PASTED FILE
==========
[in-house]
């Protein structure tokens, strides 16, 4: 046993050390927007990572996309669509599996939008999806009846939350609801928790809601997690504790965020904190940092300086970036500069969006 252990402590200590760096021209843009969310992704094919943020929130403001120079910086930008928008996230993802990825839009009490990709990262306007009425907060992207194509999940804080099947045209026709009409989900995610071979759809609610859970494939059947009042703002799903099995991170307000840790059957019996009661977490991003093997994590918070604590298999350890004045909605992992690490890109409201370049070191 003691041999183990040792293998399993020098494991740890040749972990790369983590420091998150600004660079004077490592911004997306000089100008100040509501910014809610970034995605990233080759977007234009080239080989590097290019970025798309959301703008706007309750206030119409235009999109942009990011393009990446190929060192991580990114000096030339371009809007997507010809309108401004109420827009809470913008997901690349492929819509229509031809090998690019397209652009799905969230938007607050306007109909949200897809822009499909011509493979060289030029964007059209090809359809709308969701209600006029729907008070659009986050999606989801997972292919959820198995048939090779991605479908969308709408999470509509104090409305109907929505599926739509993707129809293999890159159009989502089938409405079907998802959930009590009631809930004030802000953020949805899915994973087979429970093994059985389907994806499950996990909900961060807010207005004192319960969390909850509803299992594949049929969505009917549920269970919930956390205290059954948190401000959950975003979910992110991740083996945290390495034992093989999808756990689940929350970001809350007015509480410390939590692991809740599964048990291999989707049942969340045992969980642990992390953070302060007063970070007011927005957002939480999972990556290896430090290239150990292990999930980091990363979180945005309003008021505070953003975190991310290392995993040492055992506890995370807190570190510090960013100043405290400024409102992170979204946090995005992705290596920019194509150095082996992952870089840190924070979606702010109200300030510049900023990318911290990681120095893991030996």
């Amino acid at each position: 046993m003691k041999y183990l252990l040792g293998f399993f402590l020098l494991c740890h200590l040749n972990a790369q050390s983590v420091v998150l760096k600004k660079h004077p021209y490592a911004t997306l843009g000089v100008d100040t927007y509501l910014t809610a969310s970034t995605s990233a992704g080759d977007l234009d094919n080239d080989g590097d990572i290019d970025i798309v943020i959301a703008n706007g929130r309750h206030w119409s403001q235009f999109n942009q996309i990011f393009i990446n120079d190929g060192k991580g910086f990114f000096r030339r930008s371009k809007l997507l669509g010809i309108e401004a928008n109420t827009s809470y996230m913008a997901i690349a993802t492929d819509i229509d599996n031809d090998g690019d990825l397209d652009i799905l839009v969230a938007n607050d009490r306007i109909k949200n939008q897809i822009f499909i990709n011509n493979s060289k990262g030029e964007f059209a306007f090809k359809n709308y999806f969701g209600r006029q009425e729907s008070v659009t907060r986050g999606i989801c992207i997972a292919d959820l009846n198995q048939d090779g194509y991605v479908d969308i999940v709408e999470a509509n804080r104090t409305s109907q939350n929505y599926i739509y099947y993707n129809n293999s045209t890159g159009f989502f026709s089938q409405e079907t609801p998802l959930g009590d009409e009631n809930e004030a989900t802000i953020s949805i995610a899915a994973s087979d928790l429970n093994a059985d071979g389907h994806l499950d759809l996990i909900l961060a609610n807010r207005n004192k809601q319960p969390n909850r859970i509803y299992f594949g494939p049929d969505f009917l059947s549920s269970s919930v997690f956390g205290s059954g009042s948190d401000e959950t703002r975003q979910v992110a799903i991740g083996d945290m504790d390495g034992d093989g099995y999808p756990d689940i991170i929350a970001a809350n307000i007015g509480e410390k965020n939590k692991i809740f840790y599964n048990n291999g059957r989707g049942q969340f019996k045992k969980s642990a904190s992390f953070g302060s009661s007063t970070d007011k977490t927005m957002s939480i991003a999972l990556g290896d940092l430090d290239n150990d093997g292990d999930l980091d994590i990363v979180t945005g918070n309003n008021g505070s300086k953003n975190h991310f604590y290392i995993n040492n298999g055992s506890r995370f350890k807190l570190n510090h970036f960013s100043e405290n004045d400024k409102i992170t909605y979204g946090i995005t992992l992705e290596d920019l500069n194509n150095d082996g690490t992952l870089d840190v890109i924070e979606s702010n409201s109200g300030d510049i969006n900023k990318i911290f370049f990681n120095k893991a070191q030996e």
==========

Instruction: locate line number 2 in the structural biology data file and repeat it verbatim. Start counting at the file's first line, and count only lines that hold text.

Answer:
């Protein structure tokens, strides 16, 4: 046993050390927007990572996309669509599996939008999806009846939350609801928790809601997690504790965020904190940092300086970036500069969006 252990402590200590760096021209843009969310992704094919943020929130403001120079910086930008928008996230993802990825839009009490990709990262306007009425907060992207194509999940804080099947045209026709009409989900995610071979759809609610859970494939059947009042703002799903099995991170307000840790059957019996009661977490991003093997994590918070604590298999350890004045909605992992690490890109409201370049070191 003691041999183990040792293998399993020098494991740890040749972990790369983590420091998150600004660079004077490592911004997306000089100008100040509501910014809610970034995605990233080759977007234009080239080989590097290019970025798309959301703008706007309750206030119409235009999109942009990011393009990446190929060192991580990114000096030339371009809007997507010809309108401004109420827009809470913008997901690349492929819509229509031809090998690019397209652009799905969230938007607050306007109909949200897809822009499909011509493979060289030029964007059209090809359809709308969701209600006029729907008070659009986050999606989801997972292919959820198995048939090779991605479908969308709408999470509509104090409305109907929505599926739509993707129809293999890159159009989502089938409405079907998802959930009590009631809930004030802000953020949805899915994973087979429970093994059985389907994806499950996990909900961060807010207005004192319960969390909850509803299992594949049929969505009917549920269970919930956390205290059954948190401000959950975003979910992110991740083996945290390495034992093989999808756990689940929350970001809350007015509480410390939590692991809740599964048990291999989707049942969340045992969980642990992390953070302060007063970070007011927005957002939480999972990556290896430090290239150990292990999930980091990363979180945005309003008021505070953003975190991310290392995993040492055992506890995370807190570190510090960013100043405290400024409102992170979204946090995005992705290596920019194509150095082996992952870089840190924070979606702010109200300030510049900023990318911290990681120095893991030996």